quadrant in 2 MHz to 20 MHz frequency range. This performance is primarily enabled by a rad-hard-by-design dualdepletion
region InGaAs quad photodiode having 2.5 pF capacitance per quadrant. Moreover, the quad photoreceiver
demonstrates a crosstalk of < -45 dB between the neighboring quadrants, which ensures an uncorrected direction sensing
resolution of < 50 nrad. The sources of this primarily capacitive crosstalk are presented.
Observations of the Earth are extremely challenging; its large angular extent floods scientific instruments with high flux
within and adjacent to the desired field of view. This bright light diffracts from instrument structures, rattles around and
invariably contaminates measurements. Astrophysical observations also are impacted by stray light that obscures very
dim objects and degrades signal to noise in spectroscopic measurements. Stray light is controlled by utilizing low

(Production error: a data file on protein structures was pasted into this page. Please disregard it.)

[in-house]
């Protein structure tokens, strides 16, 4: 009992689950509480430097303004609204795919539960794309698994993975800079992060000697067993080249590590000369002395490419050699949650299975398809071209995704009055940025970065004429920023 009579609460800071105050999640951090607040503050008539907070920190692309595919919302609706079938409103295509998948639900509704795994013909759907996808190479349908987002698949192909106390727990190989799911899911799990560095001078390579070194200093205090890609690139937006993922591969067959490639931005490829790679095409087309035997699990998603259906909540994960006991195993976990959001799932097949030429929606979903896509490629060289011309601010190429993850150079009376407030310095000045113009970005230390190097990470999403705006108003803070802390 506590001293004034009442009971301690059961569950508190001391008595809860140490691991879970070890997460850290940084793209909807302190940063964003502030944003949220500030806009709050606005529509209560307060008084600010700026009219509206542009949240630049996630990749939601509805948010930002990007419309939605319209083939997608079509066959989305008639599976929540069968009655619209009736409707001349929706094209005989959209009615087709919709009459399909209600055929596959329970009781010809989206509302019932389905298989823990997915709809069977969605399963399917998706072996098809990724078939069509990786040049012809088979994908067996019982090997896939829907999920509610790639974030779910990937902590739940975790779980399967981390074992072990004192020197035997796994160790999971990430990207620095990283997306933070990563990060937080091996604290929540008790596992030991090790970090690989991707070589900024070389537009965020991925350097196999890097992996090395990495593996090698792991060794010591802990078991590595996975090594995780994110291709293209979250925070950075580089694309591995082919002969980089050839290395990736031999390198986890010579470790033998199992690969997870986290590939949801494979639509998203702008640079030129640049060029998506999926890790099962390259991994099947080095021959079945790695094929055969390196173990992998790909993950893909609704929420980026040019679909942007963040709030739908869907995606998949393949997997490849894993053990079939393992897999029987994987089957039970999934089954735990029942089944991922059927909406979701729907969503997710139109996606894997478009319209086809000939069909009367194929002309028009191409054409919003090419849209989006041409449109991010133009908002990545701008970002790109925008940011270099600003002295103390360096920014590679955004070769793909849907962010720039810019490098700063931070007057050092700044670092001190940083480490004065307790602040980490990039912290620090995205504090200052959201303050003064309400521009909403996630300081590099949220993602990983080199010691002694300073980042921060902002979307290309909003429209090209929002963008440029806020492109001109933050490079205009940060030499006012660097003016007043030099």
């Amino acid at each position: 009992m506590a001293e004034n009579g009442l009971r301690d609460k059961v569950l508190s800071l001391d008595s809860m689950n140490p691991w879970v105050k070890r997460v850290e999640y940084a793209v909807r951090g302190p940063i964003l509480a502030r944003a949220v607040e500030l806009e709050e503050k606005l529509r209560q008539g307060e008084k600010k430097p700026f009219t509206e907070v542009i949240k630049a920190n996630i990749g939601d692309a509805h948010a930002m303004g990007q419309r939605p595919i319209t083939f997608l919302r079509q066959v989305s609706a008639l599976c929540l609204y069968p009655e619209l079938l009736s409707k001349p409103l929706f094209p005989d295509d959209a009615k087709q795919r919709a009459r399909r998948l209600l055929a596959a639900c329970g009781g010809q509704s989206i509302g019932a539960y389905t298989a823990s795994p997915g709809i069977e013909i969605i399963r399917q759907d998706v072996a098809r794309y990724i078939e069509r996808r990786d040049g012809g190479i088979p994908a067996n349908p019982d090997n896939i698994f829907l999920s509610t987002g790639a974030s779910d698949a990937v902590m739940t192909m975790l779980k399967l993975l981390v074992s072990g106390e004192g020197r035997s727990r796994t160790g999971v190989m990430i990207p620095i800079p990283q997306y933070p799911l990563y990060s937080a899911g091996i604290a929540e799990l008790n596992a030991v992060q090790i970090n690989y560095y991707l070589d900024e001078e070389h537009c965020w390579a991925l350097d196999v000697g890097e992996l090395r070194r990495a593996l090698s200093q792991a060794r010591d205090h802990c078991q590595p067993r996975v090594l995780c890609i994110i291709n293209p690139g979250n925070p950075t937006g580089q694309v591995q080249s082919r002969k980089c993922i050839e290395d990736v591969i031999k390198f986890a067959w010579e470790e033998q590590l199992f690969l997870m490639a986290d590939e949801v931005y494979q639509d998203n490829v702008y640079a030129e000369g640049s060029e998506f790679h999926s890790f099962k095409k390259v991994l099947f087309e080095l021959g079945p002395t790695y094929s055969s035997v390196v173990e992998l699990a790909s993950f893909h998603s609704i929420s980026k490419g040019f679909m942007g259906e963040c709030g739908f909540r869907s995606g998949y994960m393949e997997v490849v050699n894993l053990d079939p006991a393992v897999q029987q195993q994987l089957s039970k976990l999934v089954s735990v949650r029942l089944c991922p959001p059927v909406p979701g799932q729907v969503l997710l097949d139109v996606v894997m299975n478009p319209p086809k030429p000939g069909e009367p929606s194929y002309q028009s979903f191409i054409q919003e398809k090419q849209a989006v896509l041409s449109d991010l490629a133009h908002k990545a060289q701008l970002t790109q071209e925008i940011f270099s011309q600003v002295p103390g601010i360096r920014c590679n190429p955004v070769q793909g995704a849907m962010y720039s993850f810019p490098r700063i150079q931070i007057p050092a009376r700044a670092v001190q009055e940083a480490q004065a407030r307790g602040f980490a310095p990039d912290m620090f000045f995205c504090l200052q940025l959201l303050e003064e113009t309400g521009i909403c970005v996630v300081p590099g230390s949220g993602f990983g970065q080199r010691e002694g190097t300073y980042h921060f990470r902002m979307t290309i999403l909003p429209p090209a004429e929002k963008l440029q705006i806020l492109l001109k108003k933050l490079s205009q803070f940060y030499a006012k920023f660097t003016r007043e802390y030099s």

reflectance structural surface treatments and by using baffles and stops to limit this background noise. In 2007 GSFC
researchers discovered that Multiwalled Carbon Nanotubes (MWCNTs) are exceptionally good absorbers, with potential
to provide order-of-magnitude improvement over current surface treatments and a resulting factor of 10,000 reduction in
stray light when applied to an entire optical train. Development of this technology will provide numerous benefits
including: a.) simplification of instrument stray light controls to achieve equivalent performance, b.) increasing
observational efficiencies by recovering currently unusable scenes in high contrast regions, and c.) enabling low-noise
observations that are beyond current capabilities. Our objective was to develop and apply MWCNTs to instrument
components to realize these benefits. We have addressed the technical challenges to advance the technology by tuning
the MWCNT geometry using a variety of methods to provide a factor of 10 improvement over current surface treatments
used in space flight hardware. Techniques are being developed to apply the optimized geometry to typical instrument
components such as spiders, baffles and tubes. Application of the nanostructures to alternate materials (or by contact
transfer) is also being investigated. In addition, candidate geometries have been tested and optimized for robustness to
survive integration, testing, launch and operations associated with space flight hardware. The benefits of this technology